Welcome to the 2018 Top Ten Angel Picks! (In no particular order.) Most of the covers are clickable to read my original review, and when they are not, the links and titles are provided under the covers in the description.
Rachel Hartman did not get half the credit or attention that she deserved for this triumph of a novel. It should have been on many of the year-end fantasy lists but I felt it was overlooked. The strong female lead was one of the best I read this year and Hartman seamlessly ties the story in with her other novels set in the same universe.
Marisa de los Santos should know that she can have all of my money until the end of time. This novel centered around a safe house for battered women and children and its history will teach you things and pull on your heartstrings. If you haven’t picked up any of de los Santos’ books, you are missing out on deep, wonderfully written stories.
With Hero at the Fall set to release in 2018, I decided to read the first two books before it came out. Alwyn Hamilton sets up a fantastic magic system rooted in the djinni of old, terrifying monsters that crawl up into the darkness, and the need for revolution to be in the hands of the next generation. This series had the most satisfying ending of a fantasy trilogy that I have ever read, making me feel like I understood the immediate ending, and how the kingdom survived into the future. Hamilton also didn’t pull any punches when it came to the violence and loss in the midst of war and revolution, and I really appreciated the fact that she did not sugar coat it. This trilogy is a must read for anyone who loves fantasy, magic, and good villains.
True, The Name of the Wind did not release in 2018, but I read it for the first time in 2018 and it knocked my fucking socks off so here it sits. Very few books are able to pull me so completely out of my reality and into that of the story that I forget I am reading and believe I am experiencing the realm in which the main character finds himself. I raced back to this book each day because the magic system, the struggles of the main character, and the world itself was so compelling that I couldn’t wait to know more. I do not feel the same way about book 2 (The Wise Man’s Fear) and book 3 seems a long way off, but this first book was so amazing that I feel it’s still worth it to read just on merit.
I began writing a novel this year and hope to have the first draft finished by the new year so I can post and brag about 100,000 words on paper that are all mine. 🙂 One of the very first craft books (how-to) I read on writing was Stephen King’s memoir/writing manual. His writing on writing is split here between before and after his accident with the van that hit him as he was walking down a rural Maine road. Of all the books I have read on novel writing, this is the one that has inspired me the most and that I related to most closely. Again, this book wasn’t published in 2018, but I read it for the first time in 2018 so it gets to be on the list.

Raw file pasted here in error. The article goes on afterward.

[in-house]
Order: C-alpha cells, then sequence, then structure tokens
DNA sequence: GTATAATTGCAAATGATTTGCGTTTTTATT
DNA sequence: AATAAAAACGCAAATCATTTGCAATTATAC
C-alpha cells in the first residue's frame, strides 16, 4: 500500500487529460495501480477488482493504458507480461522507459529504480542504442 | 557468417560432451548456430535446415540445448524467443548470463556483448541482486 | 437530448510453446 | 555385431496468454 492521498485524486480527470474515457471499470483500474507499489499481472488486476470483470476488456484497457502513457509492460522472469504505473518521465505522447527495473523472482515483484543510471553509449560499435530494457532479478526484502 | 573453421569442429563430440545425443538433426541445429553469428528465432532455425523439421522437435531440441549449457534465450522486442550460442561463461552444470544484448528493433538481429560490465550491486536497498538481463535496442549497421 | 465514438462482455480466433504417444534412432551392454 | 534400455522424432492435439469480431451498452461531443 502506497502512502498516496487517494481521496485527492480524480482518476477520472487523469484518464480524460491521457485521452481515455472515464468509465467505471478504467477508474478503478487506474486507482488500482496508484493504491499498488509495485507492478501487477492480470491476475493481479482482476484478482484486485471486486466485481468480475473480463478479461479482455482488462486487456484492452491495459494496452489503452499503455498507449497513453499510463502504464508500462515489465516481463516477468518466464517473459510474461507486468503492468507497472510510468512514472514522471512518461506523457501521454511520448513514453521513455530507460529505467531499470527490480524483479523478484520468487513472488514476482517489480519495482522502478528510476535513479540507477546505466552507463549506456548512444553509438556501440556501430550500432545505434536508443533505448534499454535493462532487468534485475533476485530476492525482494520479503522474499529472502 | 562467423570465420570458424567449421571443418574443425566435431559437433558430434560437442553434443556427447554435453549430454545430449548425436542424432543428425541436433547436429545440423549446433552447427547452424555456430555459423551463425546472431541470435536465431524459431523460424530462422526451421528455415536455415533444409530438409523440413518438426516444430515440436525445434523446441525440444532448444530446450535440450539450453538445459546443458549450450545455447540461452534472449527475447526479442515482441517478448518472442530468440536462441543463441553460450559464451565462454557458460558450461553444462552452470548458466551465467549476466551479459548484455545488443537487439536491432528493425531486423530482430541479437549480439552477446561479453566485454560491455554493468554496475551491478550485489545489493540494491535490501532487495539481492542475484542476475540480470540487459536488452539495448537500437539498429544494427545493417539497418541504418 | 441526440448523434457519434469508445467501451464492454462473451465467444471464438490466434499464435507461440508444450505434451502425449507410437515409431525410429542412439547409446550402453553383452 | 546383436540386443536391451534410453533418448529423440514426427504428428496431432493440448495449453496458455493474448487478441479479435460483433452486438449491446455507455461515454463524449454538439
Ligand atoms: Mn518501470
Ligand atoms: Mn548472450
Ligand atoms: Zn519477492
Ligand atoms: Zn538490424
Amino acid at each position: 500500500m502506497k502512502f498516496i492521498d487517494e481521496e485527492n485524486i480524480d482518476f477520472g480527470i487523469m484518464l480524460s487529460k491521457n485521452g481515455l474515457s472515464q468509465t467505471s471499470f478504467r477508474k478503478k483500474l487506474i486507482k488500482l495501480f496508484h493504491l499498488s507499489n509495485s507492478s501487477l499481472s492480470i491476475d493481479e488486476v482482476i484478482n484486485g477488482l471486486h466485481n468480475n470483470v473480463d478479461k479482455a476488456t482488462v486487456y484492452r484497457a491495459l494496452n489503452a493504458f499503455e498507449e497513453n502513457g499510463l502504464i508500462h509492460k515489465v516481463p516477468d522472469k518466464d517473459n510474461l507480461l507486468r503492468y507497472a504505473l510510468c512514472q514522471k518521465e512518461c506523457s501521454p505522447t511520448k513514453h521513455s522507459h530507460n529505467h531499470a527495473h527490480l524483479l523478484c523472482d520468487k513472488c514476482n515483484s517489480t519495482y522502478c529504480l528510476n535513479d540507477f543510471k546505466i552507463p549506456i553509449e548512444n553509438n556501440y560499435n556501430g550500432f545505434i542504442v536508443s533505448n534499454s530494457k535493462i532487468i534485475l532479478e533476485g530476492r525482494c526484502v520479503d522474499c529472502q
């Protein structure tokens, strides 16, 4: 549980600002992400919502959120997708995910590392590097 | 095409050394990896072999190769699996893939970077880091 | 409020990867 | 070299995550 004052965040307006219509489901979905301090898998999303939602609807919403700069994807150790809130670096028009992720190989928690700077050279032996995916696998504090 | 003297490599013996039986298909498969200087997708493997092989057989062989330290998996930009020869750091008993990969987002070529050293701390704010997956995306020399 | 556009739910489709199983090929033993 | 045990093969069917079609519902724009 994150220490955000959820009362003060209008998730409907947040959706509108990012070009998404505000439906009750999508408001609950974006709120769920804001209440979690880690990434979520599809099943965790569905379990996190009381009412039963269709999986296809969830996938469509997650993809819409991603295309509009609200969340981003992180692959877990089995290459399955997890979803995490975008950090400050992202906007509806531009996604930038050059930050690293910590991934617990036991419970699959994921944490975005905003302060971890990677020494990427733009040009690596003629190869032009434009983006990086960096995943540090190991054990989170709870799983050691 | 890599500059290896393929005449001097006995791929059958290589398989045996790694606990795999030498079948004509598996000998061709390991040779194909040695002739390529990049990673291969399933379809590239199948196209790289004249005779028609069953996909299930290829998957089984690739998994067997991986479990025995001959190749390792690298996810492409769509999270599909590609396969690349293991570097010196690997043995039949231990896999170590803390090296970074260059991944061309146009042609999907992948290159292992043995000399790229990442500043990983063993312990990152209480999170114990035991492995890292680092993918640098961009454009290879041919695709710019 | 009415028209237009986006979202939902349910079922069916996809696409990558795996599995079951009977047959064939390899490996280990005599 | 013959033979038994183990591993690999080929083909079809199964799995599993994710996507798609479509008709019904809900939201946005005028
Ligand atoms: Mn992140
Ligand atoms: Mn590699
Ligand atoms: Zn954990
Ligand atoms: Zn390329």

Madeline Miller’s retelling of the Achilles myth from the point of view of his lover Patroclus is one of the most beautiful stories I have ever let into my brain via my eyeballs. I made multiple attempts to read the book she actually published this year (Circe – a similar myth retelling) but it was always on hold so I couldn’t keep it long enough to finish it. I sobbed at the end of this book because the powerful emotions Miller communicates will wrap themselves around your heart and refuse to let go until you finish. This book was a work of art.
I received The Distance Home as an advanced reader copy at the AWP Writer’s Conference in Tampa this year. This book wrecked me by mirroring my experience as a child raised rurally. The brutal nature of masculinity and the impatience with difference all wrapped up in unreasonable expectations and embarrassment – Paula Saunders created a book that offers a window into a life that too many people in this country never see. It hurt to read, but not so much that I wouldn’t recommend it as one of the best I read.
I waited relatively patiently for the final book in Kiersten White’s And I Darken trilogy. Along with Leigh Bardugo, I will recommend White’s books always without hesitation. This trilogy was nonstop action and intensity. The female lead, Lada, is the most terrifying female main character I have ever read, and even just writing this small blurb makes me want to go reread the trilogy so I can live vicariously through her bloodthirsty adventures. GET YOUR REVENGE, LADA. If you haven’t read this trilogy yet make it a New Year’s resolution to do so.
The surprise on this list is Jasmine Guillory. She came into my life late in the year when I decided to finally pick up The Wedding Date off my shelf. I bought it for myself earlier in the summer and just hadn’t gotten around to it. It was luxury, sexiness, and fun wrapped up in an enjoyable long-distance relationship, so of course I decided to pick up her next one right when it came out. The Proposal wasn’t as intense romantically as The Wedding Date, but it was just as luxurious and I would say more complex in its exploration of romance and relationships. I can’t wait to read The Wedding Party next summer!
That concludes our broadcasting year. Thank you for being with us and we hope you’ll stay with us as we barge into 2019 with torches and guillotines.
Read. Be brave. Stay angry.